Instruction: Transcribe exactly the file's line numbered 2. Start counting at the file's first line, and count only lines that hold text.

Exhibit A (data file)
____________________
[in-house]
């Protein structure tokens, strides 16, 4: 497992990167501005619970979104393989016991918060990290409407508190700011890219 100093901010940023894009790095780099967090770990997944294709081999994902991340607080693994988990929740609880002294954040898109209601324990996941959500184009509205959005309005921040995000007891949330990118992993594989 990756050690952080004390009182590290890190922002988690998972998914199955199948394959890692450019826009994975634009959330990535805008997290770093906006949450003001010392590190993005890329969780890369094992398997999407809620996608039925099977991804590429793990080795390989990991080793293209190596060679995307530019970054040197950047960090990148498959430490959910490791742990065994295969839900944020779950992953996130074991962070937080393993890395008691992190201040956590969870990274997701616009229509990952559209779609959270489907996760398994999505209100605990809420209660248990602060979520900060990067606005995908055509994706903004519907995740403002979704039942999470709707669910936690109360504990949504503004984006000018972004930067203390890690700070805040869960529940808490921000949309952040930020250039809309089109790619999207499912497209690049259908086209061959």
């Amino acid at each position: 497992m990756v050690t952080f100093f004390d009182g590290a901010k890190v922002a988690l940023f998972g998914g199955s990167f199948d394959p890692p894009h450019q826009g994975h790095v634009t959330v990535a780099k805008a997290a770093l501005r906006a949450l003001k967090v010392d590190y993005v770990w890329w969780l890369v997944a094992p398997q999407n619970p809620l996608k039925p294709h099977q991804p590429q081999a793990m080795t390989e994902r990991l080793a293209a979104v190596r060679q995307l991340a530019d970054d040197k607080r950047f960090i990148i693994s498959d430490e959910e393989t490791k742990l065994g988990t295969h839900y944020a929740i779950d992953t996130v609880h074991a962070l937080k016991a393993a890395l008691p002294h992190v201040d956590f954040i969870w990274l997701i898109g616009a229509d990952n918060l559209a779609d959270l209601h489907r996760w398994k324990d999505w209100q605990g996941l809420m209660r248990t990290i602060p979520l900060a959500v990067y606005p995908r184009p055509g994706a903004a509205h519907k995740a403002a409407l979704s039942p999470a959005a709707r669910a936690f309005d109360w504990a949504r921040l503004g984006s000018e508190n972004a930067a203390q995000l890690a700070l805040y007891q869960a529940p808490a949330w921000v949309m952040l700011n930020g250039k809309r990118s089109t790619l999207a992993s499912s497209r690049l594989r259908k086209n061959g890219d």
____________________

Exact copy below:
């Protein structure tokens, strides 16, 4: 497992990167501005619970979104393989016991918060990290409407508190700011890219 100093901010940023894009790095780099967090770990997944294709081999994902991340607080693994988990929740609880002294954040898109209601324990996941959500184009509205959005309005921040995000007891949330990118992993594989 990756050690952080004390009182590290890190922002988690998972998914199955199948394959890692450019826009994975634009959330990535805008997290770093906006949450003001010392590190993005890329969780890369094992398997999407809620996608039925099977991804590429793990080795390989990991080793293209190596060679995307530019970054040197950047960090990148498959430490959910490791742990065994295969839900944020779950992953996130074991962070937080393993890395008691992190201040956590969870990274997701616009229509990952559209779609959270489907996760398994999505209100605990809420209660248990602060979520900060990067606005995908055509994706903004519907995740403002979704039942999470709707669910936690109360504990949504503004984006000018972004930067203390890690700070805040869960529940808490921000949309952040930020250039809309089109790619999207499912497209690049259908086209061959």